SINGAPORE (THE BUSINESS TIMES) - Anyone who has tried will know that opening a new restaurant is hardly a wallet-friendly affair. Especially in Singapore, the typical investment for a casual eatery easily climbs to six figures - and that is just for the set-up.
Add on monthly operating costs for manpower and notoriously high rents, plus a middling economy, and it seems that most new entrants are doomed to fail before they even begin.
But there are more than a few determined F&B entrepreneurs who will not be cowed, and are instead pursuing less risky ways of entering the market with their new concepts.
Rather than set up a cookie-cutter cafe or juice bar, 34-year-old Jake Chia wanted to fry things his way with Wok Hey, a little kiosk in the basement of Bugis Junction. Here, you get zi char but with better quality ingredients, delivered in a convenient takeaway box.
Besides a lower capital outlay, Mr Chia sees a demand for good takeaway food as families get smaller, with fewer people cooking at home.
"For a full-fledged restaurant in a shopping mall, the rent would be a killer," he says. "Add full service staff - they aren't easy to employ. Here we have a small team so our prices can be affordable."
About the zi char concept, he explains, "It's my comfort food - I'm not the type to enjoy too much pizza and salad. And it's hard to find good zi char unless you're willing to spend at places like Crystal Jade or Din Tai Fung. The other option is the coffeeshop kind with frozen mixed vegetables."
Wok Hey fills this gap, with favourites such as fried rice or noodles made with Japanese rice, ramen or udon. Starting at S$5 for egg fried rice, the salad bar-like set up lets you add your choice of protein - chicken, beef and prawns, or vegetables.
A cheaper set-up has its own challenges, namely space. Cooking a la minute creates a tight squeeze, so "we make our frying area as efficient as possible to fit three chefs," says Mr Chia. "It's specially customised so everything is within arm's reach. We're also exploring productivity measures like incorporating orders and payments through iPads."
He hopes to scale up by replicating the kiosk elsewhere, but a proper restaurant set-up is also a possibility.
"We've had feedback that people want to sit and have a quick meal. We're looking at how to make it cost effective for us and the customer. If we had more space, we'd like to add new items to the menu, but we have to anchor this concept first."
Tried and Tested: From kiosk to restaurant
Wok Hey can take a leaf out of burger joint Wolf's book. Its owners started with a stall at Pasarbella in Suntec City, selling their affordable range of burgers - handmade with Australian beef - for about a year before opening a full-fledged eatery at Changi City Point.
"Wolf was always built with expansion in mind, from the beginning," says co-founder Soh Wen Ming, 34. "Now that we know we can run the kitchen, our next challenge is bringing that same passion into curating a whole new space and experience."
It took them a while, but they took their cue from sales at Pasarbella. "Ours is one of the busiest stalls at Pasarbella, sometimes going through 300 to 400 burgers in a day."
He hopes this will prepare them for the new outlet, which has over 50 seats in total, with an expanded menu that includes their signature S$9.90 Wolf burger and upsized Alpha burger (S$14.90).
"The existing products have not changed, but we've introduced new burgers, including a fish burger which we couldn't do in Pasarbella because of an unspoken rule that you don't make something that's too much in competition with somebody else. But here, we finally have free rein," he says.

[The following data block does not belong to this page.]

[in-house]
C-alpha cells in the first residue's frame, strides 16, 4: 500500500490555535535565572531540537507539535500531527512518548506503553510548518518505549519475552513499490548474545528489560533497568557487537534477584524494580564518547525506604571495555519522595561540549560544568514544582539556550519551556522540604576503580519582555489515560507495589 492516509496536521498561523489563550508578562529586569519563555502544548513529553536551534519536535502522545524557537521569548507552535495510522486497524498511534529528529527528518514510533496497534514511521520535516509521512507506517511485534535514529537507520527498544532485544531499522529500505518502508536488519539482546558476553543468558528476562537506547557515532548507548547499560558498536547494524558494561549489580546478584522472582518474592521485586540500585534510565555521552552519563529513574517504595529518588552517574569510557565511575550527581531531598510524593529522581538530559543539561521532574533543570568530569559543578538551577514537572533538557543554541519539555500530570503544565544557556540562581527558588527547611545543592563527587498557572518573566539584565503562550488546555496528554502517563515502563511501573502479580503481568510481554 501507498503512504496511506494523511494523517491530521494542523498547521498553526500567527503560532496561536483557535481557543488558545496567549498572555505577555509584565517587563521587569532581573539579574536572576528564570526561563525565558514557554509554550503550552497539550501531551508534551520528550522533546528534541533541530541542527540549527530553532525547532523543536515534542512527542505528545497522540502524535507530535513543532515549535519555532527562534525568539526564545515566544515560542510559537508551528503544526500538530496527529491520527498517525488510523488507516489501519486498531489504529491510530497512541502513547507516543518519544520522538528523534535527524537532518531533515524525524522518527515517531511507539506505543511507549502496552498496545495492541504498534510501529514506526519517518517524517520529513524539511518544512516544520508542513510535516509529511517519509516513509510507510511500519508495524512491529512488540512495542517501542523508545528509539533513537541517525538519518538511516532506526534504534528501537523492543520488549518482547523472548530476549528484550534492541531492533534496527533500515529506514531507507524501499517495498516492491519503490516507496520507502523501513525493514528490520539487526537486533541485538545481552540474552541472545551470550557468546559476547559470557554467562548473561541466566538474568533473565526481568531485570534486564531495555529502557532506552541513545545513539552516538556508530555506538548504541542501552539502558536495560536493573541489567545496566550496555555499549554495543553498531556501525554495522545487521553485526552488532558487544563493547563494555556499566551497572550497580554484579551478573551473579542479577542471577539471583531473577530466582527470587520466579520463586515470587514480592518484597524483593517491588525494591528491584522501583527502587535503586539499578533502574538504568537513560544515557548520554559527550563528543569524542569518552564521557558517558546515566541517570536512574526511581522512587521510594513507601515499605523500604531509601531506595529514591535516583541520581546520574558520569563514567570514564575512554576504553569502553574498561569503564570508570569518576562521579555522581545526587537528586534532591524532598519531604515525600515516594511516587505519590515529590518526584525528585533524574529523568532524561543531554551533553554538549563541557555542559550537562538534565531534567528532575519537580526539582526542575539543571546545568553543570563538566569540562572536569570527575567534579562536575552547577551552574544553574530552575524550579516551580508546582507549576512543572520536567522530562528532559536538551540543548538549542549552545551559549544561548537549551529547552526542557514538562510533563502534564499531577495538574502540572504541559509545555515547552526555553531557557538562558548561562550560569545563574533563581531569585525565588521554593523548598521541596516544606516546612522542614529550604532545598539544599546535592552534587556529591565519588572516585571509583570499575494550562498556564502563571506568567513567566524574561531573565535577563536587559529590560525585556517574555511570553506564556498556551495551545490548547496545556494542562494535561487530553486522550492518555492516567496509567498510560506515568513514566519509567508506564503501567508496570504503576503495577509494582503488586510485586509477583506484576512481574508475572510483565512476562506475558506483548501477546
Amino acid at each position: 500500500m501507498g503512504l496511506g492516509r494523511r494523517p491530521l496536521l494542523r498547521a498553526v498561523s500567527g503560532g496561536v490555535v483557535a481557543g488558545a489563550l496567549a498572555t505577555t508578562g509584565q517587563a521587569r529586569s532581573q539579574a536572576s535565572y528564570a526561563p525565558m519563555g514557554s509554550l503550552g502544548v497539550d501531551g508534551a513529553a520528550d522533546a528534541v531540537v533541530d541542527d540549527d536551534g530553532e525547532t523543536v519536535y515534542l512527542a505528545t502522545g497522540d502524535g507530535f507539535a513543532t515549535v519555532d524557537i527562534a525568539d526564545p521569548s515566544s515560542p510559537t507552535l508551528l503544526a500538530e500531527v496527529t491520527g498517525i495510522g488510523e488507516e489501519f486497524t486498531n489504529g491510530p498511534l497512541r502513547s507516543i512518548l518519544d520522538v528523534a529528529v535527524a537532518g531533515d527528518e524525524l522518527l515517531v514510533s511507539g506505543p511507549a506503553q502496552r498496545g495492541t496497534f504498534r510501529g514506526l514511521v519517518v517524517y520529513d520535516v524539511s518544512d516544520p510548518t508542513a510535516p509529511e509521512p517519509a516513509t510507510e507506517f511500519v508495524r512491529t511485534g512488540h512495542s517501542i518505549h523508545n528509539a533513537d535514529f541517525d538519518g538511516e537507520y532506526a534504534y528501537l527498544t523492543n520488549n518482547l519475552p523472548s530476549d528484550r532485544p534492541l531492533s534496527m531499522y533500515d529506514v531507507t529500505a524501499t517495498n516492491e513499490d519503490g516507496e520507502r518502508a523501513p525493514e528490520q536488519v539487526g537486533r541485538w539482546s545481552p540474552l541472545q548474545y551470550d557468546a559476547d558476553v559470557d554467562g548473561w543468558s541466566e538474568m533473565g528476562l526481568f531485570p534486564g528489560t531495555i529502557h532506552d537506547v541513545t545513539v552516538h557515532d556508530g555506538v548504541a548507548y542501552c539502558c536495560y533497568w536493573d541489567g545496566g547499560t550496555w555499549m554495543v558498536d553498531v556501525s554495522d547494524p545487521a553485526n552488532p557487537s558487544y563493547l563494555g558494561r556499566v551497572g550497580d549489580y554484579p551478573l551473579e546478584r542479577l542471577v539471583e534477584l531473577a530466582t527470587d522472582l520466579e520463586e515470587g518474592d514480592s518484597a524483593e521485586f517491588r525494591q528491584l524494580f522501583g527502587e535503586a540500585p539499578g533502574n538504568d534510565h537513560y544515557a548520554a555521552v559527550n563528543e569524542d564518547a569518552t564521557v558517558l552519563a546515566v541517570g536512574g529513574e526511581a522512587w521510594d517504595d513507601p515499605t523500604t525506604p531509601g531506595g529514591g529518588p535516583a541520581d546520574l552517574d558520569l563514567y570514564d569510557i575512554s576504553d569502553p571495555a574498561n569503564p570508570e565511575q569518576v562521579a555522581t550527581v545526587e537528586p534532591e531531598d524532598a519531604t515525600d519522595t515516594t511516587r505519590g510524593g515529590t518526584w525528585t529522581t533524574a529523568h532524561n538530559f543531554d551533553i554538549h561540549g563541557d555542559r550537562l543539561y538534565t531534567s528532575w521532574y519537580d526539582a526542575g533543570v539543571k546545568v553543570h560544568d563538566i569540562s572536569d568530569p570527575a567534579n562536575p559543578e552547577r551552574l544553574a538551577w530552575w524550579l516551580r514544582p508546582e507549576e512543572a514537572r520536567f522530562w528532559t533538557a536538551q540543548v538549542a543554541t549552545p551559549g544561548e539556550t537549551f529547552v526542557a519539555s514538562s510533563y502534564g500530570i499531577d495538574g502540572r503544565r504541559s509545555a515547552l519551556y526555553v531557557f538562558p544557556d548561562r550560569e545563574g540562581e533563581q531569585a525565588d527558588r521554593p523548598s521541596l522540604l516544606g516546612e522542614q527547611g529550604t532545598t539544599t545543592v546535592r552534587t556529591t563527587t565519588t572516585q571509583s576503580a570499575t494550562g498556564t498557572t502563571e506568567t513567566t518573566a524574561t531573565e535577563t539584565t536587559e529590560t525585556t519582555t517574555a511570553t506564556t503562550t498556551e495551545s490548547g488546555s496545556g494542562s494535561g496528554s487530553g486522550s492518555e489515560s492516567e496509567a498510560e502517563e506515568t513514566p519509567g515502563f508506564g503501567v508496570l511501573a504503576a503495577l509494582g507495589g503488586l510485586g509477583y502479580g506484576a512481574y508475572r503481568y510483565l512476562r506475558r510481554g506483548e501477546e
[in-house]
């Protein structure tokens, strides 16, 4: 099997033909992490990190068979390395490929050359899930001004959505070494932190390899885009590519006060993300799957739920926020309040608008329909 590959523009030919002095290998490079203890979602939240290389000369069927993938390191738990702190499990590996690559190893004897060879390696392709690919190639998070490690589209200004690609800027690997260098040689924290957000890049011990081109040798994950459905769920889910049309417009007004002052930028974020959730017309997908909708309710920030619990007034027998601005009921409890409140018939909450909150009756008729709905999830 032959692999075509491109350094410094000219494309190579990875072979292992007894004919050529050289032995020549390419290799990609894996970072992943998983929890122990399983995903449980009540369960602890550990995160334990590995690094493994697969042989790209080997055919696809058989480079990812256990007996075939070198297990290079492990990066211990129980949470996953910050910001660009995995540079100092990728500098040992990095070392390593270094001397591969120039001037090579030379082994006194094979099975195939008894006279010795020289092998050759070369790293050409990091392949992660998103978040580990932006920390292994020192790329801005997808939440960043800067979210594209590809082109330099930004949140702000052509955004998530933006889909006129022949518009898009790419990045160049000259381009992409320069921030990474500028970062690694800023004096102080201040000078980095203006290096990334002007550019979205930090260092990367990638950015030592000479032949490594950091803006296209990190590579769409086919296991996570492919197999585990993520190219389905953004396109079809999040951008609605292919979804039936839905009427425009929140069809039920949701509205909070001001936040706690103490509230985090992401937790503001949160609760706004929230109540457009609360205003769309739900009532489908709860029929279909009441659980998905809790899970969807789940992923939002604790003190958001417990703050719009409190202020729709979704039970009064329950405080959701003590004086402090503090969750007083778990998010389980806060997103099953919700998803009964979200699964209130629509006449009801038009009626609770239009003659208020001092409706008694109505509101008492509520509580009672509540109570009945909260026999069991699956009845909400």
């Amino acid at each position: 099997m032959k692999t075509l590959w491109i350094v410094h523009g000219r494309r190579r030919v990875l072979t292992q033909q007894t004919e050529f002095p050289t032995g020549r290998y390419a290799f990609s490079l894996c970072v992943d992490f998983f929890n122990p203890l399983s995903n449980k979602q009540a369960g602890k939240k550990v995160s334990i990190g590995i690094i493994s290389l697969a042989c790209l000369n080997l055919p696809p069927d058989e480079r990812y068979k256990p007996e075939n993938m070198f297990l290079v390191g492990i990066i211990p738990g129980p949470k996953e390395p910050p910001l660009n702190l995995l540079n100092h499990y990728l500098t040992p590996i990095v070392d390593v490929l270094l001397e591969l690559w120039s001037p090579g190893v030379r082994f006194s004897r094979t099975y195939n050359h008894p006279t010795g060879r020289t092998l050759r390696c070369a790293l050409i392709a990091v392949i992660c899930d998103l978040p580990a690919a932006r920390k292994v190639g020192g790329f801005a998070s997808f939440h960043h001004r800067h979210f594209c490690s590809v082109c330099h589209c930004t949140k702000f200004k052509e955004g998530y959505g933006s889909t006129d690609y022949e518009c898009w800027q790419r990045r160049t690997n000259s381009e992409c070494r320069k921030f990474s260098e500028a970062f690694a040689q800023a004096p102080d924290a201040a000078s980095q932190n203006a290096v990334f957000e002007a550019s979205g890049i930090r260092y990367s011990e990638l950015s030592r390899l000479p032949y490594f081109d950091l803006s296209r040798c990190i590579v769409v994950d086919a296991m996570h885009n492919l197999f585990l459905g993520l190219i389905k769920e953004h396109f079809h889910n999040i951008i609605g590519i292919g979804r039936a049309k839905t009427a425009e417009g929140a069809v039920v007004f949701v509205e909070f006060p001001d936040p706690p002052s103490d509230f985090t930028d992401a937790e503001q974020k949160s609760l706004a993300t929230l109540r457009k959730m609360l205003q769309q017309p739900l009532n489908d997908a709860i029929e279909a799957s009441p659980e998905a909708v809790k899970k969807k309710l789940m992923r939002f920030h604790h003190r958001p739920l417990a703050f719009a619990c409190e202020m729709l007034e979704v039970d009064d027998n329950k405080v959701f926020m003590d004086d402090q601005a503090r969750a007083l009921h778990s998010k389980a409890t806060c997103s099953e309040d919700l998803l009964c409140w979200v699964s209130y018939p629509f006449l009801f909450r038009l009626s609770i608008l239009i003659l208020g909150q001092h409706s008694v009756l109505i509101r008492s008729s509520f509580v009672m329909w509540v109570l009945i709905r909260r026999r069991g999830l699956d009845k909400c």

Pop-Up's The Way
Kiosks and stalls are not the only way to test out a dining concept. Restaurateur Loh Lik Peng of the Unlisted Collection has converted two of his existing restaurant spaces into pop-ups for the same purpose.
One of them is the rustic French restaurant Cocotte at Wanderlust Hotel. After head chef Anthony Yeoh left the group in January, Chef Andrew Baldus from sister restaurant Meatsmith launched a pop-up called Meatsmith X Cocotte. This three-month stint will end in April, and it combines the American BBQ element from Meatsmith with Indian flavours - inspired by Cocotte's location in Little India.
If it works out, it may pave the way for a permanent second outlet for Meatsmith, says Chef Baldus. "We wanted to see how we would do with a second outlet, setting up procedures and all. Each new opening has its challenges, but having procedures in place definitely makes it a bit easier for when we finally find the right location for another outlet."
New dishes at the pop-up include butter chicken wings (S$10, instead of buffalo wings) with a coriander chutney, and a Kingfish collar with coconut sambal and eggplant (S$18).
The same strategy is in place at Restaurant Ember in Keong Saik, when Mr Loh recruited chef John-Paul Fietchner and sommelier Sally Humble to revive it for the last few months of its lease. It had been closed for a while, but re-opened last week as November, helmed by the duo who were previously from Thirteen Duxton Hill and Lume in Melbourne.
"Ember was closing and John-Paul and Sally became available at the same time, so that was serendipity," says Mr Loh. "We didn't need to set something up from scratch to test their concept."
Not that this is going to be their strategy moving forward. "We'd only do this if kitchens become available because of changing concepts or chefs leaving. Setting something up from scratch to test a concept would defeat the purpose. But taking on a new chef and a new concept can be quite a punt, so pop-ups are a great way to test them out."